365. "A New Cold War." The Boston Globe (September 27, 2001) p A15. (Reprinted in The Jerusalem Post, October 5, 2001.)

International terrorism will not be greatly diminished until we help open the societies that sponsor terrorists and that terrorize their own people. If we only take out the bin ladens and their associates, thousands will replace them. And next time they might employ weapons of mass destruction. Our longer-term goal should be to foster the conditions under which taliban-like governments can be replaced by more moderate ones. If they open their societies to the free flow of ideas, people, and commerce gradually, fairly democratic governments will evolve. Open societies do not harbor many international terrorists; authoritarian and tyrannical theocracies do.

It might be a clever tactic to state that we have no quarrels with Islam, that it is a peaceful religion, as both President Bush and British Prime Minister Blair have repeatedly put it. After all we are seeking the collaboration of other Muslim countries. The ugly truth, though, is that Islam - like Judaism and Christianity - comes in two major versions. One is temperate, contemplative, and peace-loving. But there is a virulent version that has many similar features to communism: It oppresses its own people and seeks to impose its will on others. It works to topple governments that do not heed its call (Egypt, Syria, Saudi Arabia, Jordan, Pakistan, among others); to expand into neighboring countries (Uzbekistan, Kyrgyzstan, Tajikistan, Kuwait, Lebanon); and to bring Islam to the world in order to save it from secular Westernism. Moreover, it does not rely on the strength of its beliefs but on brute force. Indeed, militant Islam is involved in most of the 24 local wars that are plaguing the world. It is a worldwide, albeit, not a centrally controlled, movement. Thus, there are numerous parallels to communism, including drawing on underground networks.

All this tells us that the problems with the new antiterrorist agenda is not that it is too grand, but that it is not grand enough. Hardening our targets will do some but not much good. As the Israeli experience shows, even very intensive security measures do not stop suicide bombers. And a future attack with weapons of mass-destruction would make Sept. 11 seem a tiny event.

We must turn to preventive measures: Help make the societies that breed fanaticism into more moderate ones. The secret is not economic development (although a Marshall Plan for those that are moderate is a worthy idea). Militant Islam is found in dirt-poor Sudan and relatively well-off Iran; in subsistence-level Afghanistan and in much better-off Indonesia. A free flow of ideas and people is what makes the difference and is what we should be campaigning for.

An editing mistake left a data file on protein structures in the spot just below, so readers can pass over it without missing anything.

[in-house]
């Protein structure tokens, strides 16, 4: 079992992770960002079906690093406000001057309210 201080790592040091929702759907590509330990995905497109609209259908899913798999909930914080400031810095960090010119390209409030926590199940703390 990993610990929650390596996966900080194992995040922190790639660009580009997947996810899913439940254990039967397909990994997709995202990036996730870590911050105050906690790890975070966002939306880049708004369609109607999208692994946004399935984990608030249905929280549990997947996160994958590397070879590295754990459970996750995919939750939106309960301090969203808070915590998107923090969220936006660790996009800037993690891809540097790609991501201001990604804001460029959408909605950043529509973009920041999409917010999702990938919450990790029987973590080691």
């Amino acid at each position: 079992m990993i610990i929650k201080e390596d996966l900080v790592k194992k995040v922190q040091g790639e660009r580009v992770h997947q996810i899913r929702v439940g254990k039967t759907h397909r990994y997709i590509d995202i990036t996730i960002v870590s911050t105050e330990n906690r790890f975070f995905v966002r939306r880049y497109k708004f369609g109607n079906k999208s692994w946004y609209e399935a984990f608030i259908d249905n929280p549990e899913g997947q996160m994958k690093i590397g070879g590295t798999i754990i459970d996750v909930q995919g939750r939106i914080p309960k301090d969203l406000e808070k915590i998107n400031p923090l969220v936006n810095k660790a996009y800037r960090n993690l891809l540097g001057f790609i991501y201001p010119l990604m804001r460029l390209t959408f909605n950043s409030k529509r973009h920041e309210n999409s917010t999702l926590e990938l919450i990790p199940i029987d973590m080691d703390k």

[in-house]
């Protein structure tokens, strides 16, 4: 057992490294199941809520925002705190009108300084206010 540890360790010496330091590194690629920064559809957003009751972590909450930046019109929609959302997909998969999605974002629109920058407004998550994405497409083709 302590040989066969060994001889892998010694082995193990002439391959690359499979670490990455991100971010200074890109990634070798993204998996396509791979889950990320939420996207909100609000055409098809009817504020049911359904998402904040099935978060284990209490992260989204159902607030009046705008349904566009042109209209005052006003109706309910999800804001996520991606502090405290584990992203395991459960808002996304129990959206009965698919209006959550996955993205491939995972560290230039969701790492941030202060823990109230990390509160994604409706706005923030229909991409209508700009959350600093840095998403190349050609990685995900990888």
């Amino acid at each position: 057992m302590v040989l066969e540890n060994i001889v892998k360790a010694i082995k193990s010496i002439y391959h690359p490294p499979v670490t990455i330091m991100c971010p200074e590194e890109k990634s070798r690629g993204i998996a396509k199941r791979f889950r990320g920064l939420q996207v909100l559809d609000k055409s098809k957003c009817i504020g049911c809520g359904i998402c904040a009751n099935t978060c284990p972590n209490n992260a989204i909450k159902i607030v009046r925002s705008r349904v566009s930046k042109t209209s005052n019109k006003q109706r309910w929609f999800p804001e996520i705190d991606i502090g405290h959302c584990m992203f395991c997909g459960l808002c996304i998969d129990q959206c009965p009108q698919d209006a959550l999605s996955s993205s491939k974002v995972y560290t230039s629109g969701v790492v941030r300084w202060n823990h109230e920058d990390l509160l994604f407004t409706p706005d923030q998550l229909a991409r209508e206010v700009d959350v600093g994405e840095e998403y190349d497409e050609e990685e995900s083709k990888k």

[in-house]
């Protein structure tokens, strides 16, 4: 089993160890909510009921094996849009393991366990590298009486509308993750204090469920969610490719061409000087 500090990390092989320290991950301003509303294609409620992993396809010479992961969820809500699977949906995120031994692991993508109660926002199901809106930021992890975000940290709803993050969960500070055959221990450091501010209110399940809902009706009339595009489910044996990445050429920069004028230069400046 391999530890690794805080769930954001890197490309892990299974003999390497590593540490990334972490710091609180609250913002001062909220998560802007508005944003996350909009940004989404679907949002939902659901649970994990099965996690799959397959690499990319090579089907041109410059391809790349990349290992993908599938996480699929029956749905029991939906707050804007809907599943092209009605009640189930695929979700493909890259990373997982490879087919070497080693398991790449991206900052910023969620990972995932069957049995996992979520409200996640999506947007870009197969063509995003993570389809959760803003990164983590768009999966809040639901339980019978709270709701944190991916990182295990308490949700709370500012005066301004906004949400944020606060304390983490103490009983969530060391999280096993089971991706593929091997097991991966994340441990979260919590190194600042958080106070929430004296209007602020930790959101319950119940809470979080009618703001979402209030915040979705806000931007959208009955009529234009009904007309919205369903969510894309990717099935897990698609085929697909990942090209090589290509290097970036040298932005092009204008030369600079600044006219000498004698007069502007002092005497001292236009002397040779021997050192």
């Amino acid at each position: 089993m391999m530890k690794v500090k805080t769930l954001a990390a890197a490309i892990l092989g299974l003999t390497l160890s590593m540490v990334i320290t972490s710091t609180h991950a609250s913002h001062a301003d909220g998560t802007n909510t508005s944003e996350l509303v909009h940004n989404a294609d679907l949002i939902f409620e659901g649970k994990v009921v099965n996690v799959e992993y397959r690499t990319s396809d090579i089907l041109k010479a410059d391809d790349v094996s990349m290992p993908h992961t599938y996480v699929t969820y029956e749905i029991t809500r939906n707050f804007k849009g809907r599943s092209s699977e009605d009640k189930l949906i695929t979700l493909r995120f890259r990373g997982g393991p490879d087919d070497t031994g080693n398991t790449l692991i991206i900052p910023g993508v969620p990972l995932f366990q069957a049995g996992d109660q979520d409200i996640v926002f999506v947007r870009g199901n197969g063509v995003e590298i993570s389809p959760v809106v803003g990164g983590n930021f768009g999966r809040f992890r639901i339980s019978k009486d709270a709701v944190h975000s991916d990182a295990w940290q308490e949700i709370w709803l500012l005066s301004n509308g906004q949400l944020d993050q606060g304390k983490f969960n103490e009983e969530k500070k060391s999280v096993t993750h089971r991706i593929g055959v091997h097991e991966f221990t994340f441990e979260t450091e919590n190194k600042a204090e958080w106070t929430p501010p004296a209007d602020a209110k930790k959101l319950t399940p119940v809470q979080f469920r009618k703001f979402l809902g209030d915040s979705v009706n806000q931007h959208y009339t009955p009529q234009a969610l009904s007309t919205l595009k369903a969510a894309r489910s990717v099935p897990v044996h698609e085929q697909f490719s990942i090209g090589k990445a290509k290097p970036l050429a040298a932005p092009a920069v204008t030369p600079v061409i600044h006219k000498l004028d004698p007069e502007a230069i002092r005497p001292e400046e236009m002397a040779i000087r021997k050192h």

One may argue that the people in militant Islamic countries are true believers, and hence even if we unseat their tyrannical governments (or better help insiders to replace them), the people will insist on similar militant governments. However, the extreme oppressive measures these governments employ, more encompassing than the Stalinist USSR, show that they do not express the will of their people. Young women in Afghanistan do not risk their lives to attend school because they embrace the dictates of militant Islam. The majority in Iran has voted for a less militant Islam but is held back by the mullahs. Major ethnic groups in many countries, the Sunni in Iran for example, are dying for a more moderate regime.

The West is again called upon to protect liberty and human rights, this time from a worldwide force. The cliche that we cannot take on 1.2 billion people should not stop us. The communists greatly outnumbered us, and they were endlessly better equipped. And there are moderate Islamic governments that are anxious to stop the spread of militancy and major groups within the oppressed nations that seek reform. Best we should engage again in a largely cold war: not bomb civilians, but actively unseat the military governments repeatedly until moderate ones arise and open their societies.

Best yet: This time around, our self-interest coincides with the hopes and aspirations of the overwhelming majority of the people in the countries with whose governments we must contend. This time we will not find ourselves allied with small, right-wing elites, as we believed we had to do to fight communism. This time we can choose to work with relatively moderate Islamic groups (like the Sunni) and nations (Egypt and Jordan) and the numerous governments threatened by militants to fight terrorism and not rest until the militant governments are removed and their countries opened up.

Amitai Etzioni is university professor at the George Washington University and author of "Next: The Road to the Good Society."

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